In terms of online reputation, this has been arguably one of those years where the term lacks a practical use: not long ago, the biggest malware attack the world has ever seen hit hundreds —if not thousands— of companies worldwide, and its fallout is still lingering across the globe. In short, this has not been a good year, and we at ReputationDefender are not even talking about the «real» world: it just takes a simple glimpse at the most prominent eventualities in terms of online privacy worldwide to tremble in fear.
Simply put, as of the emergence of the digital era, since 2016 the digital world has not been very friendly.
This, although partially true, does not mean that experts in the technology industry have not made any progress in regard to the protection of personal information, yet they, and we, seem to be constantly challenged by new forms of violations, which prevents real and formative changes from happening. And, as for these new ways of privacy violations, we at ReputationDefender have compiled several ways the digital world has used to get past the boundaries of online privacy —which, certainly, suggest a reconsideration of what people use online.
WhatsApp is not as safe as it used to be
The app used to pride itself on its privacy approach, but then Facebook appeared —and bought it.
Soon after being acquired by Facebook, the app announced that, under the new version of its terms and conditions, it would now be sharing the users’ information with Facebook. Of course, it did not take long for WhatsApp to assert that such changes were in fact in the best interest of its users, for only then it would be possible to act against spam and increase business-to-consumer communication.
Uber and its rides
As of its dawn, Uber has faced many updates. One of these updates allows now the app to track users’ locations even though they are not logged in or using the application. After being confronted over this issue, Uber asserted that such data collection was for analysis purposes only —and an alleged subsequent improvement—; however, that is no less than questionable and debatable, for no action of such nature can be considered acceptable. In fact, it is not. Earlier in 2016, Uber was forced to pay a $20,000 fine to the Federal Trade Commission for providing unauthorized third-party access to all sorts of personal information and using aerial tracking technologies to identify passengers and riders.
Android and China
It is well known that Google tracks the location, the origin of text messages and almost every call log of its users who happen to use Android-based devices. What was not that well known, and fairly unbeknownst to the public, was that that information was not only allocated in Google’s facilities, but also in a no less than odd server in China. To make things scarier, such channel or back door comes via a pre-installed monitoring software —which suggests that this is not a case of malware or a security breach whatsoever—: it is part of Android itself. American authorities ignore whether such data is being acquired for advertising purposes or any governmental surveillance. Whichever the case, the scenario is not comforting at all.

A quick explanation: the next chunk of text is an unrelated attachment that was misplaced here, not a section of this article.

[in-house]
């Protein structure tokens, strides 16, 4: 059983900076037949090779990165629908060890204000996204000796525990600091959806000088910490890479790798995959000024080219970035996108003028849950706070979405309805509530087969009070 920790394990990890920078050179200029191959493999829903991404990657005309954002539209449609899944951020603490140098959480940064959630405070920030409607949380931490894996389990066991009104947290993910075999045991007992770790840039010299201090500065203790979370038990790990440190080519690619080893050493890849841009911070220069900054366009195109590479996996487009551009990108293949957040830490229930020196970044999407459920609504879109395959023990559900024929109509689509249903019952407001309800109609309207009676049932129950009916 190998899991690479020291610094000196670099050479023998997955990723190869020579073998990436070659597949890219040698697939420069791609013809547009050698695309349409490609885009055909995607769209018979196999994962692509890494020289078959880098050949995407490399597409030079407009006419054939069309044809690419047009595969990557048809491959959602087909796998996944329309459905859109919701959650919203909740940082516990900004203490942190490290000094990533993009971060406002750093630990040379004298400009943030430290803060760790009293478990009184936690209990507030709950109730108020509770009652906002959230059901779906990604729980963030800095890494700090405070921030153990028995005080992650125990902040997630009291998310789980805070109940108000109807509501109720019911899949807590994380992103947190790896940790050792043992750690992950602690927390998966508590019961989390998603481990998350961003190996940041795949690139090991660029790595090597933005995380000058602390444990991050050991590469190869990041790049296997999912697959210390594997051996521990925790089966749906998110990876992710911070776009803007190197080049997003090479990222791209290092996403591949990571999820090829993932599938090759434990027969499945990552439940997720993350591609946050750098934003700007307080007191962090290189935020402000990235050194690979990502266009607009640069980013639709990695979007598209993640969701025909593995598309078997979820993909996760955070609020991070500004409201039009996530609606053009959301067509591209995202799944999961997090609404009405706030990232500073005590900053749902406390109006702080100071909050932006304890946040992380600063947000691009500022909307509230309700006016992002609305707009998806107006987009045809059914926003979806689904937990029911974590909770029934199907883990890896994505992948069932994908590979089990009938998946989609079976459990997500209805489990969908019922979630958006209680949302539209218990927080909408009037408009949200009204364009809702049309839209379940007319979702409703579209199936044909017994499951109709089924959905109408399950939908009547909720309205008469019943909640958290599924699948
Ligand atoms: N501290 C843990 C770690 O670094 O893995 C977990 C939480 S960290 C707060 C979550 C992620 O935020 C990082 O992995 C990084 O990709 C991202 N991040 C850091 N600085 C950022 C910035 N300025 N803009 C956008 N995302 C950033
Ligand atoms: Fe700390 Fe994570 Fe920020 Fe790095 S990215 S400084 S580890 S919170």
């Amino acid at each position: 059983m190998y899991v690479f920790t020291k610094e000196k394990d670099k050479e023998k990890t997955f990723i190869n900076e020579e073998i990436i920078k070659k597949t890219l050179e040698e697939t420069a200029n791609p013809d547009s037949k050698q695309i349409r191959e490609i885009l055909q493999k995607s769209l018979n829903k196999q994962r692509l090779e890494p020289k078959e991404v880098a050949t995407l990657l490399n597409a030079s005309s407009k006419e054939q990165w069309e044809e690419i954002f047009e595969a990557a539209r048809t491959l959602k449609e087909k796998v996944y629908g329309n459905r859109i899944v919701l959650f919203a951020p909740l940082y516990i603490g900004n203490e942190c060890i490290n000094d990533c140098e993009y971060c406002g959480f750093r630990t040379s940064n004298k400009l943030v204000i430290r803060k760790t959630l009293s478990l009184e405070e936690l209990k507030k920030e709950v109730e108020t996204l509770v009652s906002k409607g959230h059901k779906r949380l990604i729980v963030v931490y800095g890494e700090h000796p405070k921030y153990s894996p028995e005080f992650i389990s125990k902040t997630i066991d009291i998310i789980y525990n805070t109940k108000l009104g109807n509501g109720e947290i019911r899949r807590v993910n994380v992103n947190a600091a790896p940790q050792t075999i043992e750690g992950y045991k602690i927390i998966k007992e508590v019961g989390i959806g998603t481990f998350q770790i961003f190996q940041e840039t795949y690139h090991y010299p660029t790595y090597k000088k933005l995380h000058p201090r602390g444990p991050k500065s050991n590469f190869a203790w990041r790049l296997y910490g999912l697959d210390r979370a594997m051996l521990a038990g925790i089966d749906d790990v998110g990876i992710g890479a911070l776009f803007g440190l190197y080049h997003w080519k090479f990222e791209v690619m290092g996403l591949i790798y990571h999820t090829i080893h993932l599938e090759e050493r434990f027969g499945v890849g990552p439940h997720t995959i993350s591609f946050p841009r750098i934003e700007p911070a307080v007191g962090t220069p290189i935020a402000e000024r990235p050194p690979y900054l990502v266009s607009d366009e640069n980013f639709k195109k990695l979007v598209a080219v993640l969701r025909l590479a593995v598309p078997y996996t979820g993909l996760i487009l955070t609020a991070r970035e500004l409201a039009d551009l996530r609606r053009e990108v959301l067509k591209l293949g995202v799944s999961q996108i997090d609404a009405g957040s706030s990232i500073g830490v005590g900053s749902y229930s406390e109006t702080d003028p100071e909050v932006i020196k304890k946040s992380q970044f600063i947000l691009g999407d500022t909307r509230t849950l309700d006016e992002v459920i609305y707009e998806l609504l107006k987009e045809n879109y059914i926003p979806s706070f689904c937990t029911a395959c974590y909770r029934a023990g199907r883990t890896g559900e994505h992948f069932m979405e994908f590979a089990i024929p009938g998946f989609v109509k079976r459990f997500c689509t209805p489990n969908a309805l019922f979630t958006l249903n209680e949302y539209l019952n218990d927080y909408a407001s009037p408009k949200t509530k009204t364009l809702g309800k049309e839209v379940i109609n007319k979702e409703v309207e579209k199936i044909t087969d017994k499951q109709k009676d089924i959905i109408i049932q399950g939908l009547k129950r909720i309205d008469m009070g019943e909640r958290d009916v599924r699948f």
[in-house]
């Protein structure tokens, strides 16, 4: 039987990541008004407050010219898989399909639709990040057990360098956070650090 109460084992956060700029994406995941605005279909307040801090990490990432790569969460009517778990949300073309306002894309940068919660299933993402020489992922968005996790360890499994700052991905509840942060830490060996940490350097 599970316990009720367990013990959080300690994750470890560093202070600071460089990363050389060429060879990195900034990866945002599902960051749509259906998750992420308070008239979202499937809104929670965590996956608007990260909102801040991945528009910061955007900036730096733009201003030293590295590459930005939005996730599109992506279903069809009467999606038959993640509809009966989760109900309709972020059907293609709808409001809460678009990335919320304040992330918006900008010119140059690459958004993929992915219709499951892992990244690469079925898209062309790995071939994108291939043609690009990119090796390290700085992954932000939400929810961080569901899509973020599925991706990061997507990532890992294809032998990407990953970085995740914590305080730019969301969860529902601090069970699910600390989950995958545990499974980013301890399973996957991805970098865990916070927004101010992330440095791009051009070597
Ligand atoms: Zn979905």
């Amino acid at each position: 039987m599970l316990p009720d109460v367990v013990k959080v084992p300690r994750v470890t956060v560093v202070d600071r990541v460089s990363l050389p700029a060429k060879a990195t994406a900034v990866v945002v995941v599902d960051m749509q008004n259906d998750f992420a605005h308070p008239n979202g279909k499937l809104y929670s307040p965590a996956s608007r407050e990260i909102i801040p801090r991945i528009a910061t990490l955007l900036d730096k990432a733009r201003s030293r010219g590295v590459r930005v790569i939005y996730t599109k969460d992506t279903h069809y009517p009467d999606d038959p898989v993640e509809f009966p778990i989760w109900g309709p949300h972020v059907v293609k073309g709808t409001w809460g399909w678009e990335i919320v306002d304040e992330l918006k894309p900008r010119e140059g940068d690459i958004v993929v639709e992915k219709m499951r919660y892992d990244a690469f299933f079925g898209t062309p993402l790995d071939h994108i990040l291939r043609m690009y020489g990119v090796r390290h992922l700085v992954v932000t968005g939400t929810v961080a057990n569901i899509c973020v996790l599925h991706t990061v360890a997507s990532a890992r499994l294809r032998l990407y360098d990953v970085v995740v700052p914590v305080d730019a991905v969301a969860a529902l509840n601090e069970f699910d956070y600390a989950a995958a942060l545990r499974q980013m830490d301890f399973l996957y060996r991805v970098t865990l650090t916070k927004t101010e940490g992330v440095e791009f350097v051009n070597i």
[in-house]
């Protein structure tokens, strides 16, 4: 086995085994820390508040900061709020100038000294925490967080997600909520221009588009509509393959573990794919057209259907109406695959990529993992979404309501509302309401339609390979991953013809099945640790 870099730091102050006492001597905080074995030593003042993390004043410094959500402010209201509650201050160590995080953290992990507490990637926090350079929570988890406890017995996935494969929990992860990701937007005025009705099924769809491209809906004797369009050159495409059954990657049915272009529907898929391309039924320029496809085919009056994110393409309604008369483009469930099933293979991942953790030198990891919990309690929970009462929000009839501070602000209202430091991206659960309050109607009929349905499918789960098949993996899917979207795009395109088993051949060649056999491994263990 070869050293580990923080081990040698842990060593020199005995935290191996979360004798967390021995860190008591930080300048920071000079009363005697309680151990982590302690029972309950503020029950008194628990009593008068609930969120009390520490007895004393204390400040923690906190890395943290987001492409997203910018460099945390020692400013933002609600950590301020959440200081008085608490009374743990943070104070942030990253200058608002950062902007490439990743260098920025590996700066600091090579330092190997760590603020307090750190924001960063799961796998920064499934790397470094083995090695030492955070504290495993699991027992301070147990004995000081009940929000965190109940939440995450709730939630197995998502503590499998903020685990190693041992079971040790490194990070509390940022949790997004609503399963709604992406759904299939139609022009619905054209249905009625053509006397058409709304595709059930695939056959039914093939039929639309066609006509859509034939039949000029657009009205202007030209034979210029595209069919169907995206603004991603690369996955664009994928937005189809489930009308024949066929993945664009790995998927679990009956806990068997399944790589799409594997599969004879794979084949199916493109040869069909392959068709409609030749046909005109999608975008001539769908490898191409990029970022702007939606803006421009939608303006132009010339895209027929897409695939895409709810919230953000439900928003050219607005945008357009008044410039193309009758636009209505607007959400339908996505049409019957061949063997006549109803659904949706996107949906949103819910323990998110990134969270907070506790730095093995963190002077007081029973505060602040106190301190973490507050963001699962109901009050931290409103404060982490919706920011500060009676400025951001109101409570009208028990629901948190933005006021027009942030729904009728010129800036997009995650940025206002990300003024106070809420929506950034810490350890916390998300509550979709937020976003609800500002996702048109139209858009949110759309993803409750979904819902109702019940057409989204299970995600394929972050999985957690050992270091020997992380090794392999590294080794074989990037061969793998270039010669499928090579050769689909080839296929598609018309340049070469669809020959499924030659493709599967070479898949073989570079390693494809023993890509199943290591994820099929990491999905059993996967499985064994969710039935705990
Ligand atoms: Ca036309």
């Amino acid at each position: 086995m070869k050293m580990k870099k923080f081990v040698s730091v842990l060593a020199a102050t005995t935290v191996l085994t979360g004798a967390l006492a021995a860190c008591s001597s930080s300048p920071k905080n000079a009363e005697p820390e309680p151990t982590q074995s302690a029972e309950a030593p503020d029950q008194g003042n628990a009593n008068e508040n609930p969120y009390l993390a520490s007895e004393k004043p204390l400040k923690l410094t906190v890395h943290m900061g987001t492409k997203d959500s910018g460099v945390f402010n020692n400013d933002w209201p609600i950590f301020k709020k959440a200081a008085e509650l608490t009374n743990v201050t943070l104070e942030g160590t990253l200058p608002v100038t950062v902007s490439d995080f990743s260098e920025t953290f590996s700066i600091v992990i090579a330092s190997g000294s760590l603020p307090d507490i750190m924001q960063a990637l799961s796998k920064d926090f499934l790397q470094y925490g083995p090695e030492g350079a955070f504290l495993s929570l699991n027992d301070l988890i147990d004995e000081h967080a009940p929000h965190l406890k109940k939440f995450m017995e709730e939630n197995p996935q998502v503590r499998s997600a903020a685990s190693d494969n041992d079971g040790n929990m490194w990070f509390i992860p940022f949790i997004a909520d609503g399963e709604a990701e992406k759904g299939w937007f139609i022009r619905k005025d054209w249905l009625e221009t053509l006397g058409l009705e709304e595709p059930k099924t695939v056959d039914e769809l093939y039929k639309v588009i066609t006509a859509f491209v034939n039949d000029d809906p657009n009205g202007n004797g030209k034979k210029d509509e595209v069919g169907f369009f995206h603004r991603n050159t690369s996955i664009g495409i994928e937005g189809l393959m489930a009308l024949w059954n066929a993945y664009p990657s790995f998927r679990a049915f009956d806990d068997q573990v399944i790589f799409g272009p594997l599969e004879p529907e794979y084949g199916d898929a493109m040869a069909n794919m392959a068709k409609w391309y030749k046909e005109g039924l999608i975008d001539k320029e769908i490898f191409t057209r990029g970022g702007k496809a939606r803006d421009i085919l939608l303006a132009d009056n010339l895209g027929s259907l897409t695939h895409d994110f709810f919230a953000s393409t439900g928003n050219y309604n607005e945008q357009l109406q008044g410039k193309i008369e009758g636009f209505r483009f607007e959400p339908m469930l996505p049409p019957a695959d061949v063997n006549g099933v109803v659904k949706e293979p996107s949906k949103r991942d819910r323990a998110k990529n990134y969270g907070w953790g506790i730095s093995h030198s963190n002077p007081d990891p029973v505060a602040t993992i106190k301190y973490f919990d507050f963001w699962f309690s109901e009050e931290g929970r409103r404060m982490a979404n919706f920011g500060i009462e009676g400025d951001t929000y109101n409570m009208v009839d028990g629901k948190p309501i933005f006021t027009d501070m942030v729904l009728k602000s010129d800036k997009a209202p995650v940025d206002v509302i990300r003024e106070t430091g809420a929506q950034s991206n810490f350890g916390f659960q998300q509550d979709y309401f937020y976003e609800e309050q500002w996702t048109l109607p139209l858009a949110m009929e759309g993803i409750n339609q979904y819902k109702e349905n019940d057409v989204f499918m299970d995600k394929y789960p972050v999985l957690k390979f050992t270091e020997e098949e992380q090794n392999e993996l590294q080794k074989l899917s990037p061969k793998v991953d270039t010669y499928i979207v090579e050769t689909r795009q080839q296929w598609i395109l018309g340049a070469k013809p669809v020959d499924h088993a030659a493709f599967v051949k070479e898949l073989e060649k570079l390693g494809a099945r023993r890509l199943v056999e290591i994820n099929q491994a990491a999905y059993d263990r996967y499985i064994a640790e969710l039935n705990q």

The Fitbit disaster
2016 saw the genesis of a plethora of fitness tracking devices, which, in spite of being a truly helpful resource, revealed a huge flaw in terms of personal data protection. After revising the state of the art in terms of sensitive patient information, in the 21st century, there is little to none protection of people’s health information. Every single piece of information that is shared with products from businesses such as Fitbit is, afterward, sold to brokers and advertisers.
Gotta catch ’em all
It is undeniable that the hype and fuss created by Pokémon Go were huge. Very huge, indeed; however, at what price? And that should be the real question. The hype that arose about Pokémon Go managed to conceal a much darker fact: the app required access to the user’s entire Google account on iOS —including location data, e-mail, and web browsing history. Pokémon Go definitely needs to evaluate the user’s surroundings: where do they go and for how long, but their e-mail? That sounds like a bit much. That is practically an useful example of what creepy stands for. Not even Foursquare or Facebook can reach that level of tracking: Pokémon Go has gone much further and is able to monitor every step, literally the user takes.
However, and be that as it may, the game is great, though, but its privacy policies are worryingly weak, not to say pretty much non-existent. Such practices are more common than what initially meets the eye; it is advisable to always think twice before agreeing to every policy that comes with a fancy app —it would not be nice to see companies laying their hands on what is not theirs, especially personal information.
* Featured Image courtesy of Alok Sharma at Pexels.com